I don't know what I was expecting from Stalybridge, but I wasn't expecting that. The place is curiously quiet - I mean, empty. I suppose I'm so used to the city life and that when I visit towns, particularly nearly mid-week I'm always amazed by how few people there are. But even looking through show windows there's no one around. Same thing happened in Ormskirk (which it resembles in some ways) but this was eerie.

Plus - it's closed. Only every third shop seems to be trading - all the rest have their shutters up and don't look like they've sold anything for quite some time. There a couple of charity shops, some pet stores, some clothes shops and about fifty sandwich places. Oh and a bingo hall right at the centre which seems to be the focus of area in much the same way that the Minster is in York.

That hill still loomed and the canals and waterways that wind through the town are lovely. I began searching for the art gallery - I'd popped into a newsagent and asked where it was and the owner had excitedly described the place as being next door to a Post Office, which was good because I needed to buy a stamp, and a library. Turning a corner I was unamazed to discover a massive Tesco, which was good because I also needed a toilet.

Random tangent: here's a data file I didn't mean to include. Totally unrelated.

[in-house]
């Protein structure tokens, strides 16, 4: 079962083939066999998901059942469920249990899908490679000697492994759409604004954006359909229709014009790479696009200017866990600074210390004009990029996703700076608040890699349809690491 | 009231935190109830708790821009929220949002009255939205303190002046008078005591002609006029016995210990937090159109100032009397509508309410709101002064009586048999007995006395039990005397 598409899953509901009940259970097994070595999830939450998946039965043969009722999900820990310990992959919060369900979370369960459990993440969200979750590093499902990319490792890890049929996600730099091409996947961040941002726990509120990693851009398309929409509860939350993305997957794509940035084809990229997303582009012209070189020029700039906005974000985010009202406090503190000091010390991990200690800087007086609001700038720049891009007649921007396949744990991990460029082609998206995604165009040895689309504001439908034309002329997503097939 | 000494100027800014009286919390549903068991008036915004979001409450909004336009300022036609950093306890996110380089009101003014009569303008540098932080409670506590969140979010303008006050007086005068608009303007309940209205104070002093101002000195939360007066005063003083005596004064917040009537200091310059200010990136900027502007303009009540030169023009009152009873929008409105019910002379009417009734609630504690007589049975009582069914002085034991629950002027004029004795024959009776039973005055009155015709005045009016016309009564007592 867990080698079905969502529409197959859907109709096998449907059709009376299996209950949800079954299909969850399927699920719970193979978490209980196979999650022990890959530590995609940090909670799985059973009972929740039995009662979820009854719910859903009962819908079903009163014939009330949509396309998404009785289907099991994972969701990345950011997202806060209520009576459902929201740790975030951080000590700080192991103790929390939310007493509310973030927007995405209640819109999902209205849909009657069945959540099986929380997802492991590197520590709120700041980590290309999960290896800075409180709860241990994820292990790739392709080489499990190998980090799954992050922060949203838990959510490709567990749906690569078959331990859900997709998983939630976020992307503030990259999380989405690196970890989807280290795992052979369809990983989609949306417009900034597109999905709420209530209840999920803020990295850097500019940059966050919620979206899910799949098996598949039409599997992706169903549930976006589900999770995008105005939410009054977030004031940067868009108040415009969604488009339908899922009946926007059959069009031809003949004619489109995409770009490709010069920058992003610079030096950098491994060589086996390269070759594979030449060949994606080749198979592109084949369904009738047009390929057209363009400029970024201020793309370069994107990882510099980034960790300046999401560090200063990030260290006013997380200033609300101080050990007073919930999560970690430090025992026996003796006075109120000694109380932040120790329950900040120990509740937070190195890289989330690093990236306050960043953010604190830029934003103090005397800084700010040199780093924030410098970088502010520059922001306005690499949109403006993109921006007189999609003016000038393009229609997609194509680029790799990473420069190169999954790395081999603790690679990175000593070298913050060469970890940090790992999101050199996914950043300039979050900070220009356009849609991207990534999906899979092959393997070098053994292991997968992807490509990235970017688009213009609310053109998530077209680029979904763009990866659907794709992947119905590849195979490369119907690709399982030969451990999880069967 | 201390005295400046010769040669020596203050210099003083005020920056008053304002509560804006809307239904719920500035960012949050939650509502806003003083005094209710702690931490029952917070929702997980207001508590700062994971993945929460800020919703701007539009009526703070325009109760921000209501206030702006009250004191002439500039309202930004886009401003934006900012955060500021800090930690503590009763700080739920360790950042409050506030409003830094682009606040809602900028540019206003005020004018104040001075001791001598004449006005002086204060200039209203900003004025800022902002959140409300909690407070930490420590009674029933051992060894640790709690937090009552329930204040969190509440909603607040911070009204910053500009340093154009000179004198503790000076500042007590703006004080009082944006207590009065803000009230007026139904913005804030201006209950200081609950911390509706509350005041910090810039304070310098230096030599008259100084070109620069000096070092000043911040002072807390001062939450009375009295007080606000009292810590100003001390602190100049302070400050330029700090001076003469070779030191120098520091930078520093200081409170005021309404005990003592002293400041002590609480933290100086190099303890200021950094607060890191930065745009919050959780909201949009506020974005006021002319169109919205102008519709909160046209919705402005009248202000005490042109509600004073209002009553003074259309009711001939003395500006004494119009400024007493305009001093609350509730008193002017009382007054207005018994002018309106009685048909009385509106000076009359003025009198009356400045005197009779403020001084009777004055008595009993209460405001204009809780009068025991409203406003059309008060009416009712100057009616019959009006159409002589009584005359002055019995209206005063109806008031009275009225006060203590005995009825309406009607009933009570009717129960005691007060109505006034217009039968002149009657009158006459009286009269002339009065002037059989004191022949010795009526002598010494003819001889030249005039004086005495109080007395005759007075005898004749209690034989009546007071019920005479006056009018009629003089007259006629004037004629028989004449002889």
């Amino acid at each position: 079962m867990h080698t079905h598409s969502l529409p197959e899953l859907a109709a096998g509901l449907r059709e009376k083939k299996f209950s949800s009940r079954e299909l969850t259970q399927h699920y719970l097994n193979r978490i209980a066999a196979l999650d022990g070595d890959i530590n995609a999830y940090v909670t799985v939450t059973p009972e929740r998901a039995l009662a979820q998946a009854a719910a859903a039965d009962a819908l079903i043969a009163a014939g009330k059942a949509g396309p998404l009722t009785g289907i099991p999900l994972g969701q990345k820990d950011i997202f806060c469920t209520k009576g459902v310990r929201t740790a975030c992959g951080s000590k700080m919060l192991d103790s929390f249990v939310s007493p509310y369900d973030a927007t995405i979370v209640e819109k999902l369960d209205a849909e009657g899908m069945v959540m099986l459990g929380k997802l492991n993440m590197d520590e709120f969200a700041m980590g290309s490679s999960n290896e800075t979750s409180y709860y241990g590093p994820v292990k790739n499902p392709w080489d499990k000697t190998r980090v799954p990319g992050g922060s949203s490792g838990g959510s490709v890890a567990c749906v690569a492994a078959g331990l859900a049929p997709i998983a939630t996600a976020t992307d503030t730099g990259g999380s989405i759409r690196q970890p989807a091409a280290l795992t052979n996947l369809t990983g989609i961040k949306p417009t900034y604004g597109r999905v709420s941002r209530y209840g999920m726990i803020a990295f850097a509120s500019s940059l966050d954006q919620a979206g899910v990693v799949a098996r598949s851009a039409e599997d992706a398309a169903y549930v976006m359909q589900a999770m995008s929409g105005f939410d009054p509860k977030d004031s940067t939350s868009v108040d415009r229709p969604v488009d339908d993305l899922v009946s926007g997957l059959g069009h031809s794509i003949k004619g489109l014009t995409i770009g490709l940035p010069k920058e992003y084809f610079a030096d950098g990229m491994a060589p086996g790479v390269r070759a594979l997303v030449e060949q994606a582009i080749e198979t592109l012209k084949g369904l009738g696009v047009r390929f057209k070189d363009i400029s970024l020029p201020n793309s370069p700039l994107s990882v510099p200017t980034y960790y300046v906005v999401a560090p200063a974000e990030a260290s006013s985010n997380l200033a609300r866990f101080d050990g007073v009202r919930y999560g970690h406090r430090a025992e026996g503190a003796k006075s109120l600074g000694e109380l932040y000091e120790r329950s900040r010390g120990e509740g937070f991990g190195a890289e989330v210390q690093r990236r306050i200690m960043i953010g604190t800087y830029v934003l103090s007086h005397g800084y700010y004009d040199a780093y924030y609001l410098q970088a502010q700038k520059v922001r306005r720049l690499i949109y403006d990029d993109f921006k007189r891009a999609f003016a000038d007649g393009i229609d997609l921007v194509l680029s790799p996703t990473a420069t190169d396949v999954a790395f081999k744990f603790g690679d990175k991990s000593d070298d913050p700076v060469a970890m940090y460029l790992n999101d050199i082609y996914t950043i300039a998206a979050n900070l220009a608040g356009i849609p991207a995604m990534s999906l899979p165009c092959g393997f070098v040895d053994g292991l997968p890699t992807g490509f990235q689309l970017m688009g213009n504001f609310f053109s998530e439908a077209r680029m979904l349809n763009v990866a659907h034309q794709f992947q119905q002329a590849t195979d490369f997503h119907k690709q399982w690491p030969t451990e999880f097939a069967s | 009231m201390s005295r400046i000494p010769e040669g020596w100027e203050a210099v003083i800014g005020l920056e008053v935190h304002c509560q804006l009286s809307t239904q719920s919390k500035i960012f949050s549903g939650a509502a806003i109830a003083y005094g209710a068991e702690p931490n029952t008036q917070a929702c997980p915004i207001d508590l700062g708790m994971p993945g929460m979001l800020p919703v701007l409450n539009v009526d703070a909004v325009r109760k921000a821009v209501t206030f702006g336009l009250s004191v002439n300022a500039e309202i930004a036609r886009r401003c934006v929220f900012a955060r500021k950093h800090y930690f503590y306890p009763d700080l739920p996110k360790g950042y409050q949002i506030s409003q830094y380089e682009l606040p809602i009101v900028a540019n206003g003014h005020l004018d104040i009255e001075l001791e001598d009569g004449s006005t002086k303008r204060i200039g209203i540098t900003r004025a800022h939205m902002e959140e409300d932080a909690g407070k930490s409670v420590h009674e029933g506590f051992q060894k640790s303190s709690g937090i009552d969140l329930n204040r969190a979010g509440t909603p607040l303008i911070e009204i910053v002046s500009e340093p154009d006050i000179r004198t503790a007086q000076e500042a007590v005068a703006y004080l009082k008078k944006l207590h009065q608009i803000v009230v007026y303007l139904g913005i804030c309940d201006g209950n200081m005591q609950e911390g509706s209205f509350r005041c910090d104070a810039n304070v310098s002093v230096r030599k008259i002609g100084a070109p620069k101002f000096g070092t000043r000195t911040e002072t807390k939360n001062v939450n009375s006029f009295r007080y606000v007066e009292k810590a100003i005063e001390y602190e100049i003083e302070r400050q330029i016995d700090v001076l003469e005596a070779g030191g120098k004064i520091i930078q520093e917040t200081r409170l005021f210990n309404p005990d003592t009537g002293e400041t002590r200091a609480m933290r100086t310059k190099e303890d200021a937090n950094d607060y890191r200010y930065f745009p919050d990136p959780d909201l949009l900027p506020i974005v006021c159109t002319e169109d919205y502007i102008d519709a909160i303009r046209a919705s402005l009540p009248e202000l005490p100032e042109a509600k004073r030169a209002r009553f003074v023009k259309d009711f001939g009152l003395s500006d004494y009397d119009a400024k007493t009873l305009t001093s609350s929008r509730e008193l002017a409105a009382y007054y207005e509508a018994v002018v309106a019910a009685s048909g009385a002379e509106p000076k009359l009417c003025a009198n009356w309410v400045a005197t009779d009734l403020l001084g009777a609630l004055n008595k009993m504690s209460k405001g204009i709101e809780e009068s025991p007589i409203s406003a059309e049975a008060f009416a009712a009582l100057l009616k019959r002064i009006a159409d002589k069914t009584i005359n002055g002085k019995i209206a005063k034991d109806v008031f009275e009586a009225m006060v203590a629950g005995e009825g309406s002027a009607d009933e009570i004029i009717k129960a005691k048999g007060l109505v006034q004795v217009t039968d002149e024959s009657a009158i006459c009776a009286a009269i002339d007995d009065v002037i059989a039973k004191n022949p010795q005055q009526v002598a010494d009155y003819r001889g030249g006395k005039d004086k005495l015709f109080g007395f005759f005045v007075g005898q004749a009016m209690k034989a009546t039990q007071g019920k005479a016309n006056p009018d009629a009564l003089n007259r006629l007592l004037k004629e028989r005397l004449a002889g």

As I washed my hands afterwards I pondered whether Stalybridge was a precise example of what happens when a supermarket opens on the edge of a town - the independents close on mass leaving the heart of the town an empty shell. Obviously I don't know anything about the history of the town or when Tesco Stalybridge opened but if the anti-supermarket lobby were looking for a perfect example of what they're fighting against, was this it?

Leaving Tesco I walked up a street I'd missed out before and saw the Post Office sign, just past a massive, closed, market hall. There was a sign taped to the inside of the window explaining that a computer had gone down and they were closed until it was working again. So no stamps. A pensioner stepped up and tried the door then saw the sign. I nearly apologized to her because clearly I was a jinx today.

Astley Cheetham Art Gallery (like many of these local galleries I'm discovering) is in the same building as the library. It's on the first floor. For some reason I look around the library first probably to see if there's a stock sale. If there is I can't find one so I start up the steps. I notice a sign on the wall offering opening hours. Monday - Wednesday 10:00 - 12:30 (closed for lunch) 1:00 - 5:00. I look at the time on my mobile phone. It's 12:25. I hope it's an old sign.